Heather Wallace The Timid Rider
Confessions of a Timid Rider,  Equestrian Life

Too Nervous to Ride

Confession: For the first time I’m nervous to ride my pony.

 

Ferrous and I have a wonderful relationship and I couldn’t be happier with him. He’s predictable but challenging, something that makes a timid rider like me feel infinitely more comfortable. More, we’ve built a bond over the last year. In doing so, I can read him really well.

 

Last week he came down with a facial infection causing open sores, scabbing, and oozing all over his cheeks, chin, nose, and forehead. The first day of onset he was quite lethargic and stiff, even going so far as to allow another horse lead on a short ride down the hill and back, something he normally never does. While most owners would be elated, I knew that he was “off”. I immediately asked my trainer and then called the vet for evaluation.

 

Horse Skin Condition

 

Pretty quickly after his medicated shampoo and salve treatments, Ferrous began feeling better but he was limited as he couldn’t wear a halter or bridle. So we tried running around the arena, which he thoroughly enjoyed until he dead stopped and rubbed his clean and sanitized face through the dirt. He was let back out into the paddock where he calmly grazed with his friends. But he went from being ridden three times a week to nothing at all. Normally, not a problem for him.

 

On Sunday I brought my friends from Awesome Gal to the barn to meet Ferrous and see my beautiful home away from home. Ferrous was spooking himself and just really fresh. The next day I had every intention of riding him with a halter, or using my western bridle for relief, but bringing him just outside the stall he was prancing, tail in the air. This is the opposite of his normal behavior and I just did not feel comfortable getting on him.

 

 

Luckily the round pen was free, so I took him there for the first time. We walked passed very scary things like a tractor, tarp, and even a dumpster but he took it in stride with some snorting, stopping, and prancing. Luckily no wheeling like the day before. The placement of all these “monsters” wasn’t ideal but I didn’t have much of a choice where the owners parked them.

 

Once in the round pen, I let him sniff a bit before I asked him to trot. We had done some lunge work in the past, but he gets bored. More, he is incredibly smart and we’ve been working on our bond and my communication. So this was a first for both of us. With only a lead rope in my hand we started and did trot both directions with turning to the inside and inviting him to come to me in the middle. He did beautifully! I know that I can now work on being even more subtle with my cues as he is quite attuned to me.

Heather Wallace The Timid Rider

 

Only once did he spook at something while in the pen but he quickly recovered and then kept going like it never happen. I thought to myself, “I guess we could have ridden after all.” He showed me that I need to trust him more, a theme that comes up often.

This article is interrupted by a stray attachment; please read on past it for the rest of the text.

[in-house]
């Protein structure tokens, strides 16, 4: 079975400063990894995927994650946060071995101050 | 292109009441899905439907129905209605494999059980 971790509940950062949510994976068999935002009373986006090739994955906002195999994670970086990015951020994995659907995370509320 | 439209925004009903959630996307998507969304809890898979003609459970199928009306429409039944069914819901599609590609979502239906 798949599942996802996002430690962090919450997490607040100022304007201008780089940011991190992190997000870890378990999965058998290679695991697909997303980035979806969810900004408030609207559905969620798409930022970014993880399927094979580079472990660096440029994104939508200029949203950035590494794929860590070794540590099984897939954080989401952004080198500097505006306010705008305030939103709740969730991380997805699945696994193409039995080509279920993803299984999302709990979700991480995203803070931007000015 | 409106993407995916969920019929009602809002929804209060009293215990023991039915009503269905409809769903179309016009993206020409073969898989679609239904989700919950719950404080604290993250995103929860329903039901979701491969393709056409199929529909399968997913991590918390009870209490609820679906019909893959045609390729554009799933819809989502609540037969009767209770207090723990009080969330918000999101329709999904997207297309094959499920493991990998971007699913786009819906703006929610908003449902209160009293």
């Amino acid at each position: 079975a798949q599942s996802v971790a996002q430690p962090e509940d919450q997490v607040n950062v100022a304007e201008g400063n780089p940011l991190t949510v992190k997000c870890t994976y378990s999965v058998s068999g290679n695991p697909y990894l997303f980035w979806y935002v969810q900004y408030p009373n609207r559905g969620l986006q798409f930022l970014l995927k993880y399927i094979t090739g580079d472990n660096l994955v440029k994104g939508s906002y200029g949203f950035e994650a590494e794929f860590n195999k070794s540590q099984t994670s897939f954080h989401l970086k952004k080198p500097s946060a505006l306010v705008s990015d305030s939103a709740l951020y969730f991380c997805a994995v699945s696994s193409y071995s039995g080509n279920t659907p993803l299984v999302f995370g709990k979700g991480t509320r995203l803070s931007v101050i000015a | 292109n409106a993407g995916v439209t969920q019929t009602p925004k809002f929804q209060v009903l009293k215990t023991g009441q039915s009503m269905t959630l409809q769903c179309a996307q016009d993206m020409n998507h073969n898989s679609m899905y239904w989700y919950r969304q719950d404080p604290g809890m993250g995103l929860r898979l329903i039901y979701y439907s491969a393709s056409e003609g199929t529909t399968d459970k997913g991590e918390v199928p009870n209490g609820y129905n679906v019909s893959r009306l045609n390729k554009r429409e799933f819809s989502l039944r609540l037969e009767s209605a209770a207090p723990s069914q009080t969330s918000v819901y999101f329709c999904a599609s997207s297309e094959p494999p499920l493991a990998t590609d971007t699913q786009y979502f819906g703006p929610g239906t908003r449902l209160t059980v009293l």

But…then we exited the round pen. That was fun. Suddenly he remembered there was a tractor, and a tarp, and in hand he decided to act nervous again. Less than before, but still there. Snorting dragon style. I’ve been encouraging him to explore and smell the things that make him nervous and then giving him a treat when he does well.

 

I’m becoming more confident with the things that I try, and trying to step out of my comfort zone the same way that I am encouraging my pony to try new things with positive reinforcement.

 

Confidence with Horses

 

I need to give myself and my horse more credit and realize that while we may not be perfect, if we don’t try then we will never get better. So, I bit the bullet and mounted up.

 

My pony never ceases to surprise me in the best ways. He was a little stubborn, not wanting to move forward- the opposite of what I assumed he would be! Not only did we walk/trot/canter beautifully after he realized I was not allowing him to walk the entire time, but we really moved with impulsion, using his topline. Was it perfect? NOPE. But I didn’t let my nerves get in the way.

 

Even better, he felt so good that my 8-year old daughter was able to ride him in her lesson. He was so perfect that she even felt confident trotting him off lead, something which she has been timid about recently because he has a big trot.

 

I love that my pony knows the difference between his riders and takes care of us. He loves his girls. Why do I not trust him more? Or is it really myself that I do not trust? #deepthoughts

 

Keep moving forward timid riders!

You are invited to the Inlinkz link party!

Click here to enter

One Comment

  • Clare Reece-Glore

    It happens. A few weeks ago I was going to do a lesson in the covered arena. Rain was beating down, the top was making noise because the wind was so high and it was cold. Paladin was a bit stiff and “up” but normally I would have gotten on, walked circles, done some hips over maneuvers and I would have been fine. That day was not the day. I got really scared (more than in YEARS) and I immediately went to “it’s my fault and I will make my horse worse”. My instructor was great about talking to me, and asked me if I wanted to do ground work. We did new types of ground work and it was instructive and my horse was just better and better. I walked him back to the barn and the rain broke a bit. So I went to the open arena, got on and rode alone for about 10 minutes. By then the rain was pounding and I was laughing at myself and appreciating my wonderful guy. Thank you for giving me a place to express this.

Leave a Reply